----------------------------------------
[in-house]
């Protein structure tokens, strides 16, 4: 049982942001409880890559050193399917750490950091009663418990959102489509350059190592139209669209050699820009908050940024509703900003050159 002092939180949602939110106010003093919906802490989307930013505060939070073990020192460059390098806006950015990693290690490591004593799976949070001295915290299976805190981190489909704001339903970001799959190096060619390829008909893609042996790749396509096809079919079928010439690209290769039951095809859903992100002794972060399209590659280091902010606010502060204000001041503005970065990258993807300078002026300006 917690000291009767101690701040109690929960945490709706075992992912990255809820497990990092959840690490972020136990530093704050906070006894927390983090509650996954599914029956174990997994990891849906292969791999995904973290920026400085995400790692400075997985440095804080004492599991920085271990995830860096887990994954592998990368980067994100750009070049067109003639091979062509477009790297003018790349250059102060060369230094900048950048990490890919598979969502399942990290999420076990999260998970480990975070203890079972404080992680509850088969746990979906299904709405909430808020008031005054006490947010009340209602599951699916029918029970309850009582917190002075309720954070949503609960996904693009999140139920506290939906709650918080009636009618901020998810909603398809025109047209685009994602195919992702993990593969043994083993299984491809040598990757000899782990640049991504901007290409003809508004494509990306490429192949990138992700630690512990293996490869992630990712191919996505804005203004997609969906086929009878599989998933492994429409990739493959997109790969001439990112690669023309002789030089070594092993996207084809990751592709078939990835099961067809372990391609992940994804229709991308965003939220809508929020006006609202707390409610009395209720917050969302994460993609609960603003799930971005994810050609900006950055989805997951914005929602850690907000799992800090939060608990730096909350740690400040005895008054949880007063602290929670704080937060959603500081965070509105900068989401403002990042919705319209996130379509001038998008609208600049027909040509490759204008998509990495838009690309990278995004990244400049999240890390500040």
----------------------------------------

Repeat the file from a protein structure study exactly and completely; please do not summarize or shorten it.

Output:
[in-house]
């Protein structure tokens, strides 16, 4: 049982942001409880890559050193399917750490950091009663418990959102489509350059190592139209669209050699820009908050940024509703900003050159 002092939180949602939110106010003093919906802490989307930013505060939070073990020192460059390098806006950015990693290690490591004593799976949070001295915290299976805190981190489909704001339903970001799959190096060619390829008909893609042996790749396509096809079919079928010439690209290769039951095809859903992100002794972060399209590659280091902010606010502060204000001041503005970065990258993807300078002026300006 917690000291009767101690701040109690929960945490709706075992992912990255809820497990990092959840690490972020136990530093704050906070006894927390983090509650996954599914029956174990997994990891849906292969791999995904973290920026400085995400790692400075997985440095804080004492599991920085271990995830860096887990994954592998990368980067994100750009070049067109003639091979062509477009790297003018790349250059102060060369230094900048950048990490890919598979969502399942990290999420076990999260998970480990975070203890079972404080992680509850088969746990979906299904709405909430808020008031005054006490947010009340209602599951699916029918029970309850009582917190002075309720954070949503609960996904693009999140139920506290939906709650918080009636009618901020998810909603398809025109047209685009994602195919992702993990593969043994083993299984491809040598990757000899782990640049991504901007290409003809508004494509990306490429192949990138992700630690512990293996490869992630990712191919996505804005203004997609969906086929009878599989998933492994429409990739493959997109790969001439990112690669023309002789030089070594092993996207084809990751592709078939990835099961067809372990391609992940994804229709991308965003939220809508929020006006609202707390409610009395209720917050969302994460993609609960603003799930971005994810050609900006950055989805997951914005929602850690907000799992800090939060608990730096909350740690400040005895008054949880007063602290929670704080937060959603500081965070509105900068989401403002990042919705319209996130379509001038998008609208600049027909040509490759204008998509990495838009690309990278995004990244400049999240890390500040």